Cedric Villani – La naissance des idées Cédric Villani est un mathématicien de renommée mondiale, l’un des meilleurs spécialistes des équations de la théorie cinétique des gaz et des plasmas, et du transport optimal. Ancien élève de l’École normale supérieure de Paris, il a reçu en 2010 la Médaille Fields, la plus prestigieuse des récompenses du monde mathématique. Après avoir occupé des postes à Atlanta, Berkeley et Princeton et à l’École normale supérieure de Lyon de 2000 à 2009, il est actuellement professeur à l’Université de Lyon et directeur de l’Institut Henri Poincaré à Paris. Vulgarisateur scientifique hors pair, il aime partager sa passion avec enthousiasme et humour. Il est très difficile de prédire l’avenir, même à l’horizon 2030, nous prévient d’emblée Cédric Villani. « La prédiction est difficile, surtout quand il s’agit de l’avenir » En 1900, Henri Poincaré, interrogé sur la science au 20e siècle, déclarait : « Vous me demandez comment sera la science du 20e siècle ? Pourtant Cédric Villani veut aller plus loin.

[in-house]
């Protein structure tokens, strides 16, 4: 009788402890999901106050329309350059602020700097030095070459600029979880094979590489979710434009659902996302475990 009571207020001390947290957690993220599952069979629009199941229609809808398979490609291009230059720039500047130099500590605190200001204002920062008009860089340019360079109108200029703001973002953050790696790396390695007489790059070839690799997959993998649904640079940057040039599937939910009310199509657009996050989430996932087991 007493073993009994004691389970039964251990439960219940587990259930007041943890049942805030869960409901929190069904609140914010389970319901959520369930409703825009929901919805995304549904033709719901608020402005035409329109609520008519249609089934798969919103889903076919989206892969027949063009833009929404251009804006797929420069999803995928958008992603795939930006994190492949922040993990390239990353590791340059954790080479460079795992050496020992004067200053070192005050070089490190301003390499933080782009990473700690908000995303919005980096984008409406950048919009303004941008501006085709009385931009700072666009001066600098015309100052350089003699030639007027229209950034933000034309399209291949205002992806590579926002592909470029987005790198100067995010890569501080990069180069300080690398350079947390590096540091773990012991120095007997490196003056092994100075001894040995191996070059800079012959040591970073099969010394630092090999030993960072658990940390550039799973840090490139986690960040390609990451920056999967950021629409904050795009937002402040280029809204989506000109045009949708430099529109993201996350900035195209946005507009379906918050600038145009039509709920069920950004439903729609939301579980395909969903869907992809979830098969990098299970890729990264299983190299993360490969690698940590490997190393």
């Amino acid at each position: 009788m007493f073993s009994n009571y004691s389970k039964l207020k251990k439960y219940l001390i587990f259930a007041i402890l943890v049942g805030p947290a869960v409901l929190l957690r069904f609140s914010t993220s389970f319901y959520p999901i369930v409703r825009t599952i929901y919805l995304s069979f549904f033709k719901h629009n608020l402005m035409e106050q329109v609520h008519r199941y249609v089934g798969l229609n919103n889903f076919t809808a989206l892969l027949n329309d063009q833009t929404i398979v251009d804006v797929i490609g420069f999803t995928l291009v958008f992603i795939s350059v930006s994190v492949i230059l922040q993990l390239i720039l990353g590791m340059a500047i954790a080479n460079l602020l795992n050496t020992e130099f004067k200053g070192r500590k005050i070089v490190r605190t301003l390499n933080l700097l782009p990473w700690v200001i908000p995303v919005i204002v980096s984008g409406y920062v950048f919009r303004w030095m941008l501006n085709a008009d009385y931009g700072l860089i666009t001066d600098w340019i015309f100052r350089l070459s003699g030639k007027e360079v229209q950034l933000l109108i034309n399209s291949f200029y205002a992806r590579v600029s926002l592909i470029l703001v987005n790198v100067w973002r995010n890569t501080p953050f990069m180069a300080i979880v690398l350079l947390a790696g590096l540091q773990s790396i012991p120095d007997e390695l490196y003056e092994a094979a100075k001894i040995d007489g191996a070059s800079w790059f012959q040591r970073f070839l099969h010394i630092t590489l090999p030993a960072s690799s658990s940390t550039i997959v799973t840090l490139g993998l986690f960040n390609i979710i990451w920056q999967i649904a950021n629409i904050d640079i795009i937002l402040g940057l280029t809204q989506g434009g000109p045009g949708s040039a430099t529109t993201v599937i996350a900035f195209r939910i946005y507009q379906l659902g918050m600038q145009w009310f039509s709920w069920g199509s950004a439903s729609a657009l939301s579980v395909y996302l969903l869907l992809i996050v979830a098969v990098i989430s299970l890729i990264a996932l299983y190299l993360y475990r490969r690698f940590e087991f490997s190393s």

Technology Is the Beauty and Terror of the Human Mind Turned Inside Out | Singularity HUB Technology Is the Beauty and Terror of the Human Mind Turned Inside Out In a recent video, Jason Silva says the goal of humanity is to turn our minds inside out, to actualize our imaginations in the real world through technology. He terms humankind’s unique ability to imagine and create a “secondary force of evolution.” “Human beings take in matter of low organization,” Silva says, “We put it through the filters of the human mind, and we extrude space shuttles and wireless communications networks and smartphones.” I know Silva is talking technology, but if you want to experience this idea at its most primal, go see a van Gogh exhibit. Van Gogh’s art exemplifies a human mind turned completely inside out. Our imagination actualized isn’t just cities, space shuttles and smartphones—it’s also atom bombs, AK-47s and Agent Orange. As Ernest Becker wrote, “The road to creativity passes so close to the madhouse and often detours or ends there.” None of this is news to Silva, by the way.